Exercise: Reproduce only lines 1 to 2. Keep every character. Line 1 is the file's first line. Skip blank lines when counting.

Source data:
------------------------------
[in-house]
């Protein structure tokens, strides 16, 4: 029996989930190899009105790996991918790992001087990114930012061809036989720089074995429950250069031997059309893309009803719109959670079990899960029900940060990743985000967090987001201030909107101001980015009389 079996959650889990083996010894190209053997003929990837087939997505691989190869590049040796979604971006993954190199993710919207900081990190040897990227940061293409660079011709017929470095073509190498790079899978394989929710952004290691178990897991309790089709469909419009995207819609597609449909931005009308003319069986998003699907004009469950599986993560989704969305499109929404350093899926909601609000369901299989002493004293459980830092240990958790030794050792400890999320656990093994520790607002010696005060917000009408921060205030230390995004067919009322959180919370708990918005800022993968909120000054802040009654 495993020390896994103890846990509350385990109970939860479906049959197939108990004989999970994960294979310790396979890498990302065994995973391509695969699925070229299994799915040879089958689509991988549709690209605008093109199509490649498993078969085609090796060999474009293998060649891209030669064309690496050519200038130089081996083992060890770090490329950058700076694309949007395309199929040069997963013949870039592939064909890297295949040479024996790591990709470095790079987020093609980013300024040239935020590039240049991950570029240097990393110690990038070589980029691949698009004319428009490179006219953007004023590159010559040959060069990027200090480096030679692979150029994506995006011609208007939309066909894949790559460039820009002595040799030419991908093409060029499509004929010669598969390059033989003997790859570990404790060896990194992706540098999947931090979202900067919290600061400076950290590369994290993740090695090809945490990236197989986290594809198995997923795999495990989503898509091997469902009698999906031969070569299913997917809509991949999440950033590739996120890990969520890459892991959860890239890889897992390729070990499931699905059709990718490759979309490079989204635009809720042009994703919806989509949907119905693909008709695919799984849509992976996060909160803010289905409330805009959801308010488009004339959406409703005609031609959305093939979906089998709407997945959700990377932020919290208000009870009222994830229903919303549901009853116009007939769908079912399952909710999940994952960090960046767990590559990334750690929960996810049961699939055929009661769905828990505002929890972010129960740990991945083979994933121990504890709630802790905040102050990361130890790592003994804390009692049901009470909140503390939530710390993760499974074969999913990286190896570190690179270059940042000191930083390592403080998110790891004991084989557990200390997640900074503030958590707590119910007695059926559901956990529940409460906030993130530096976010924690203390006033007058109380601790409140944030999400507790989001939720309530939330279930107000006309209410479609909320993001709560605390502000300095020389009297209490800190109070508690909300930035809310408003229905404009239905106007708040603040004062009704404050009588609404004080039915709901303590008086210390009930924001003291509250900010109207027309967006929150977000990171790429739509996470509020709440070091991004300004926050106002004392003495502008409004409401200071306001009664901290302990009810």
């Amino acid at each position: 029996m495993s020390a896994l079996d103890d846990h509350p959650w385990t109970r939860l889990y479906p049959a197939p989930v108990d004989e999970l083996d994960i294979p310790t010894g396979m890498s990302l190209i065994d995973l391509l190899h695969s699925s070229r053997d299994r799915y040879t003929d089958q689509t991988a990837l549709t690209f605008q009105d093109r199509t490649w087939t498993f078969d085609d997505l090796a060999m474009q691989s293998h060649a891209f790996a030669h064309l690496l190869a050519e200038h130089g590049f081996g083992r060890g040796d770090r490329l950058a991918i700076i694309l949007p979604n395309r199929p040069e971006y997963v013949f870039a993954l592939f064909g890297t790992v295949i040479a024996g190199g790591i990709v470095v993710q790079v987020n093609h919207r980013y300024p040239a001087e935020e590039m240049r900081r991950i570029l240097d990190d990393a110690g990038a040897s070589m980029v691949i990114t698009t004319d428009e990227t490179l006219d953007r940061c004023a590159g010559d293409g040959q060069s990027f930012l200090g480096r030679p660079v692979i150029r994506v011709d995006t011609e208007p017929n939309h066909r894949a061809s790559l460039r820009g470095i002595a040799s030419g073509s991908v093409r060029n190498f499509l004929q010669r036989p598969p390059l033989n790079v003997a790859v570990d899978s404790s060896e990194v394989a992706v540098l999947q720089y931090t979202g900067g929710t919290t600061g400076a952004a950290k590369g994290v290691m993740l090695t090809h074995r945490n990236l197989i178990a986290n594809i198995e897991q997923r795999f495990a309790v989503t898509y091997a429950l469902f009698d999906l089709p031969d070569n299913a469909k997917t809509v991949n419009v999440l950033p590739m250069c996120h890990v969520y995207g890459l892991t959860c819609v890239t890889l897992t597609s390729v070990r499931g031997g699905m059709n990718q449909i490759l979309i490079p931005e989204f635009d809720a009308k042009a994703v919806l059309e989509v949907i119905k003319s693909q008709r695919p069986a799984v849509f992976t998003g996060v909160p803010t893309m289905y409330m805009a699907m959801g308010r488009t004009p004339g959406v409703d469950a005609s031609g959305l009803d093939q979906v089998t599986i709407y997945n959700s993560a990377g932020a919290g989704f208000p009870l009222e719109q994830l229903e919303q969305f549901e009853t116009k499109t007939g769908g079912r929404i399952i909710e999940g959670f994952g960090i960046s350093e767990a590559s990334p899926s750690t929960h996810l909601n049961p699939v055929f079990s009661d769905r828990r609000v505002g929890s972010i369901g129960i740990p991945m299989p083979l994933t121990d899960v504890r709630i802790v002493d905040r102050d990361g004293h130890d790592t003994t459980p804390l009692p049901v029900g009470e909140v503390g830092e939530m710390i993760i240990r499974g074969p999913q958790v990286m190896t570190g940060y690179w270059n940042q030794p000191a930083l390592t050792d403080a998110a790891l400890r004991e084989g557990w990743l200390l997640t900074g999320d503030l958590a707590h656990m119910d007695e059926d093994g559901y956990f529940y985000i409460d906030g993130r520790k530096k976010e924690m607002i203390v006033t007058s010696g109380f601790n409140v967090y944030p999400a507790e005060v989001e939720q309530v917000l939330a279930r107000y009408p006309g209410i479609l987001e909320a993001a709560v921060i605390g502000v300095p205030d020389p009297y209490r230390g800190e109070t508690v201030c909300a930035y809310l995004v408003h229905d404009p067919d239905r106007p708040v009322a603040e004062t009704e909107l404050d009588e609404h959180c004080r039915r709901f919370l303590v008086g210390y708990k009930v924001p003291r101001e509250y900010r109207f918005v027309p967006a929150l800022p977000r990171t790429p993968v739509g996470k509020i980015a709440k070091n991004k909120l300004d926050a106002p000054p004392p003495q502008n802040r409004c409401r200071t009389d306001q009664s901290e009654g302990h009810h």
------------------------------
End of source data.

[in-house]
């Protein structure tokens, strides 16, 4: 029996989930190899009105790996991918790992001087990114930012061809036989720089074995429950250069031997059309893309009803719109959670079990899960029900940060990743985000967090987001201030909107101001980015009389 079996959650889990083996010894190209053997003929990837087939997505691989190869590049040796979604971006993954190199993710919207900081990190040897990227940061293409660079011709017929470095073509190498790079899978394989929710952004290691178990897991309790089709469909419009995207819609597609449909931005009308003319069986998003699907004009469950599986993560989704969305499109929404350093899926909601609000369901299989002493004293459980830092240990958790030794050792400890999320656990093994520790607002010696005060917000009408921060205030230390995004067919009322959180919370708990918005800022993968909120000054802040009654 495993020390896994103890846990509350385990109970939860479906049959197939108990004989999970994960294979310790396979890498990302065994995973391509695969699925070229299994799915040879089958689509991988549709690209605008093109199509490649498993078969085609090796060999474009293998060649891209030669064309690496050519200038130089081996083992060890770090490329950058700076694309949007395309199929040069997963013949870039592939064909890297295949040479024996790591990709470095790079987020093609980013300024040239935020590039240049991950570029240097990393110690990038070589980029691949698009004319428009490179006219953007004023590159010559040959060069990027200090480096030679692979150029994506995006011609208007939309066909894949790559460039820009002595040799030419991908093409060029499509004929010669598969390059033989003997790859570990404790060896990194992706540098999947931090979202900067919290600061400076950290590369994290993740090695090809945490990236197989986290594809198995997923795999495990989503898509091997469902009698999906031969070569299913997917809509991949999440950033590739996120890990969520890459892991959860890239890889897992390729070990499931699905059709990718490759979309490079989204635009809720042009994703919806989509949907119905693909008709695919799984849509992976996060909160803010289905409330805009959801308010488009004339959406409703005609031609959305093939979906089998709407997945959700990377932020919290208000009870009222994830229903919303549901009853116009007939769908079912399952909710999940994952960090960046767990590559990334750690929960996810049961699939055929009661769905828990505002929890972010129960740990991945083979994933121990504890709630802790905040102050990361130890790592003994804390009692049901009470909140503390939530710390993760499974074969999913990286190896570190690179270059940042000191930083390592403080998110790891004991084989557990200390997640900074503030958590707590119910007695059926559901956990529940409460906030993130530096976010924690203390006033007058109380601790409140944030999400507790989001939720309530939330279930107000006309209410479609909320993001709560605390502000300095020389009297209490800190109070508690909300930035809310408003229905404009239905106007708040603040004062009704404050009588609404004080039915709901303590008086210390009930924001003291509250900010109207027309967006929150977000990171790429739509996470509020709440070091991004300004926050106002004392003495502008409004409401200071306001009664901290302990009810």